Agency Profile: Mass Transit Interactive
After years of prosperity, Mass Transit Interactive, like many small New York City based online advertising agencies, was finding it hard to survive and grow in a tough advertising economy. So cofounders Jason Heller and Jason Burnham decided to get back to their direct marketing roots and reposition the company.
Today, Mass Transit is positioned as a “Brand Response” interactive marketing firm that focuses mainly on media planning, buying, and management, but with a third of its business now engaged in email management and eCRM. “What the Internet and email do best is offer marketers continuous communication ‘touch points,’ from the initial ad exposure, through customer and data acquisition, and retention and up-sell,’ said Jason Heller, CEO of Mass Transit. “Our business is now set up so we can provide our clients this complete set of services.”
It’s the power of the Internet as a marketing medium that got Heller and his partner Jason Burnham, president and media director of Mass Transit, into the online business in the first place. “Jason and I met about 10 years ago when we were both in the music and recording industry,” recounted Burnham. “At one point we owned four independent record labels specializing in hip hop and urban music. But in 1996 we began to see the potential of the Internet to sell records and promote artists and knew this was where we had to be.”
After stints in a few direct marketing firms and with their experiences with guerrilla and viral marketing from their music industry days, Heller and Burnham launched Mass Transit in 1998. Their first client was Doubleday Book Clubs, a natural for them because of their direct marketing background. Big brands (and their agencies) such as Hertz, DoubleClick, Citibank, Fodor’s, Altavista, and The Plaza Hotel quickly came aboard. They were riding high in 2000 when Heller and Burnham were among a small handful of online media professionals to receive the “Best and Brightest Media Strategists” award from BtoB Magazine.
Then like almost every other company in the marketplace, they felt the effects of the downturn in the economy. Mass Transit, which has reduced its staff to just shy of 10 people, will have $20 million in billings in 2001, down from a high of $40 million in 2000.
Despite the dip in the business, Mass Transit remains a solid company because of the strong working partnerships established over the years with traditional advertising agencies, online agencies, and media buying shops that supply them many of their clients. They currently provide interactive marketing services for DiMassimo Brand Advertising and The Plaza Hotel account; Sharpe Partners and the Fuji Film account; Corinthian Media and the Union Pacific account; and MARC USA and the Prime Retail account. Among Mass Transit’s other partners are Hanft Byrne Raboy and Partners, Digital Pulp, DiNoto Lee, ID Society, and e.magination.
“We don’t view our partners as outsourcing their online work to us,” said Heller. “We are really their ‘insource’ partner. In some cases, we have our own desks at these companies so we can work more closely together. It’s so important to be fully integrated, to be an extension.”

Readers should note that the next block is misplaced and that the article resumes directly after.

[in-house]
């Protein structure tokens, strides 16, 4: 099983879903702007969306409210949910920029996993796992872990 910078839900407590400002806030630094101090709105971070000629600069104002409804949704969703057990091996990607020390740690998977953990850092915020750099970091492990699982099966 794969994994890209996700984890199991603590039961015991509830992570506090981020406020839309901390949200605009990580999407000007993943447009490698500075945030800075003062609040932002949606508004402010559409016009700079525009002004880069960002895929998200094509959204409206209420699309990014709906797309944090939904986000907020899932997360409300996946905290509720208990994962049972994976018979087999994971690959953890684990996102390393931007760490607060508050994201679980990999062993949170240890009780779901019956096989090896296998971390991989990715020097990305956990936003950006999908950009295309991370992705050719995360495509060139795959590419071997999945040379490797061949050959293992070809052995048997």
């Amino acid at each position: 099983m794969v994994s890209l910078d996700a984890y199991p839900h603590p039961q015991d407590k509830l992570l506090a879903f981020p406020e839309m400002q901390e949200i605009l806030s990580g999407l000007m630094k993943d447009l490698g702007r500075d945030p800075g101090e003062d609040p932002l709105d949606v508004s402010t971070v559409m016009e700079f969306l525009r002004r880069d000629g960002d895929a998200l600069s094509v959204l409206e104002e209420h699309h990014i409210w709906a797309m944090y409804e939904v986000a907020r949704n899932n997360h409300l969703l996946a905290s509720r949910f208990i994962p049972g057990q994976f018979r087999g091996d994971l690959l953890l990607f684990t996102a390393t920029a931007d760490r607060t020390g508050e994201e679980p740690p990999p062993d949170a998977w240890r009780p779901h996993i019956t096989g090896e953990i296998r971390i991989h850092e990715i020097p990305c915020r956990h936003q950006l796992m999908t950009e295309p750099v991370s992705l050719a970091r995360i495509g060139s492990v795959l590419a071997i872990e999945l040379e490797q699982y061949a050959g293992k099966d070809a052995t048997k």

One of the services that keep their partners and clients coming back is creative, strategic thinking. “We are always suggesting new ad formats to our clients,” stated Heller. “For instance, we were one of the first agencies to buy a skyscraper ad. We try to find that one element that has the greatest novelty factor to develop a campaign around. By novelty, we don’t just mean new or different. It first has to work and then be innovative enough that viewers do not become desensitized to it as an ad format.”
“The next big novelty factor idea is DHTML-based rich media,” continued Heller. “However, until the pipes get bigger, and traditional advertisers commit the budgets to move it forward, it will not happen on a large scale.”
While thinking up the next big novel idea is fun, Heller and Burnham understand that taking care of the nuts and bolts of online media buying and management is what their clients expect from them. “From all the hundreds of campaigns we’ve executed and managed, we created a media database that contains contact information, demographics, historical performance, and historical cost structures on over 3,000 sites and networks,” said Burnham. “With this system we can quickly do the research needed to effectively execute and optimize a buy. And because of our direct marketing backgrounds, we were optimizing online buys before it even became an industry buzzword.”
Mass Transit works directly with a few clients, such as Playboy’s Internet Gaming Division and Rewards for Justice Fund.org. Rewards for Justice Fund, in particular, is an account both Heller and Burnham are extremely proud to work on. This nonprofit organization was created with an endorsement of Congress and the U.S. Department of State as an innovative international program to combat terrorism by providing up to $5 million for information leading to the capture of individuals planning terrorist acts against the United States.
Every dollar raised by the Rewards for Justice Fund is given to the U.S. State Department’s Rewards For Justice Fund program, solely to help apprehend terrorists and bring them to justice. In fact, it was this program, which rewarded individuals for information, that lead to arrest of one of the bombers of the World Trade Center in 1993.
“This is an important issue to all of us,” said Heller. “We are only 30 blocks away from Ground Zero and we literally smell the fires still burning everyday.” Burnham added that their buys have received “unprecedented support from media outlets for the campaign.”
MediaPost VP of Operations Adam Herman can be reached at firstname.lastname@example.org.